After selecting the ideal journal for your manuscript, you must determine the specifications for submitting manuscripts to that journal. Each journal has a list of submission requirements you should follow, which include factors like how your manuscript margins should be set up, the number of figures and tables allowed, and a manuscript page limit. Usually, these requirements are several pages long and are extremely specific, so it is helpful to print them out, create a checklist, and mark them off after you apply each requirement to your manuscript. It would be unfortunate if your high-quality manuscript is rejected simply due to lack of compliance with the specifications. Spending the time to make sure your manuscript meets specifications can lead to a smooth submission process.
Another aspect of the preparing your manuscript for submission, particularly for psychology students, is making sure you follow the correct APA style throughout your manuscript. Whether you need to be familiar with the mechanics of style for correct punctuation and abbreviations, or you are looking for the specifications for citing references, the APA manual is a great place to start in orienting yourself with the guidelines in psychological writing. If you do not have a hard copy of the APA manual, a plethora of resources can be found on the APA website (www.apastyle.org). The APA manual and website also have sample papers that can be especially useful when editing your manuscript. Our recommendation is to make sure you have a copy of the APA manual handy as you work on your manuscript.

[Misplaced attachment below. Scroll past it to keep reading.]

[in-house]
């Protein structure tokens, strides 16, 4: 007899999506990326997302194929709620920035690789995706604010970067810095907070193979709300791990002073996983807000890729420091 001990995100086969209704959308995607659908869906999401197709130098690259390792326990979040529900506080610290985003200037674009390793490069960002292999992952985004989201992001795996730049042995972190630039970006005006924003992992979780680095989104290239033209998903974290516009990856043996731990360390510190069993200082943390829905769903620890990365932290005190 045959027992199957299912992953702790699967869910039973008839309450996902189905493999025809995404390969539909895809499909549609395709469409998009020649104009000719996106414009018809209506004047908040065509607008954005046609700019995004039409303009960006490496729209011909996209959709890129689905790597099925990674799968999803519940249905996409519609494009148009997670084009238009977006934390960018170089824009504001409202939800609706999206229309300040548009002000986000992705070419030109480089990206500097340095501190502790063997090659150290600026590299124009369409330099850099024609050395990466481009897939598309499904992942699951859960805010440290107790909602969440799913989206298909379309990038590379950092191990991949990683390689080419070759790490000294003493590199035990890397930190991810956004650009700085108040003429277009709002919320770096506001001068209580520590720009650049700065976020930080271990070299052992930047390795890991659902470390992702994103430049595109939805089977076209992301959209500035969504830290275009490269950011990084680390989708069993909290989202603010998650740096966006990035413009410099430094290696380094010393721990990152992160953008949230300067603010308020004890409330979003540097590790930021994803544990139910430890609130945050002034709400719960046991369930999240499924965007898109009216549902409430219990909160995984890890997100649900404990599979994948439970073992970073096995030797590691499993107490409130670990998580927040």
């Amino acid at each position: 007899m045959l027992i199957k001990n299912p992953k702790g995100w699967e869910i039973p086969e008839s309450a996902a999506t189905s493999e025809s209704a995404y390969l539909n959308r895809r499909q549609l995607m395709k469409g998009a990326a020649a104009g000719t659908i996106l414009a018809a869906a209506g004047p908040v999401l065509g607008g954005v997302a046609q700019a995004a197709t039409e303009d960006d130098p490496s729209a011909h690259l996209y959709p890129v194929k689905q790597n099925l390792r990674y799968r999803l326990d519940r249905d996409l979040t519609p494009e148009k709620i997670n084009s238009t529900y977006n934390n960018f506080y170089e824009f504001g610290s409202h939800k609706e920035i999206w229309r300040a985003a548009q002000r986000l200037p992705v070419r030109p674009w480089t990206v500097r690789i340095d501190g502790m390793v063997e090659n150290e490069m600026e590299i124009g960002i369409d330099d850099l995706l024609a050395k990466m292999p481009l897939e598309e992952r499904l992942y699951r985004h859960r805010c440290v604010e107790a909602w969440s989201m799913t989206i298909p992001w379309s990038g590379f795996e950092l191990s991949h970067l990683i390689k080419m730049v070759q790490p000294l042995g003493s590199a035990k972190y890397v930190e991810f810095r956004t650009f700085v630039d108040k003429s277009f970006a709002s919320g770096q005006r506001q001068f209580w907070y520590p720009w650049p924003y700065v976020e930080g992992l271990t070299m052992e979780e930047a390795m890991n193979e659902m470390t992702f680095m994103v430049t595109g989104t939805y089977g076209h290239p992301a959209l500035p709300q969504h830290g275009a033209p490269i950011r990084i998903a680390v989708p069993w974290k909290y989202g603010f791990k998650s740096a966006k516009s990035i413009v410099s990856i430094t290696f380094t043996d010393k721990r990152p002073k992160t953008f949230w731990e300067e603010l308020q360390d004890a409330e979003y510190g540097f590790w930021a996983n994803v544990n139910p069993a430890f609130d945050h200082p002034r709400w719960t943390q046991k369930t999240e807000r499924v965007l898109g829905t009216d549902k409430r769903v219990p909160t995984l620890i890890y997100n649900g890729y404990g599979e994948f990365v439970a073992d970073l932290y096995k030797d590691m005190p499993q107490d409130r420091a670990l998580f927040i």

Now that you have enhanced your manuscript in terms of quality of work, compliance with journal guidelines, and APA style, you are one step closer to publishing your manuscript. The next item on your list should be writing your cover letter to accompany your document. The cover letter is the first thing the editor will read about you and your work, so it is important to be professional and direct. Your cover letter should include items such as: (a) specific details about your manuscript (e.g., page length and number of figures), (b) information about past presentations of the data, and (c) who will be serving as the corresponding author(s; APA, 2010). For example, identifying the corresponding author(s) is important because they are the source of communicate between the other authors and the editor. HERE is an example of a cover letter. You can find the complete list of the requirements for your cover letter in section 8.03 of the APA manual. Make sure to consult your advisor to see if there is any additional information you should include in your cover letter that is specific to your manuscript. Before submitting the manuscript and cover letter, you want to make sure to take time to proofread both.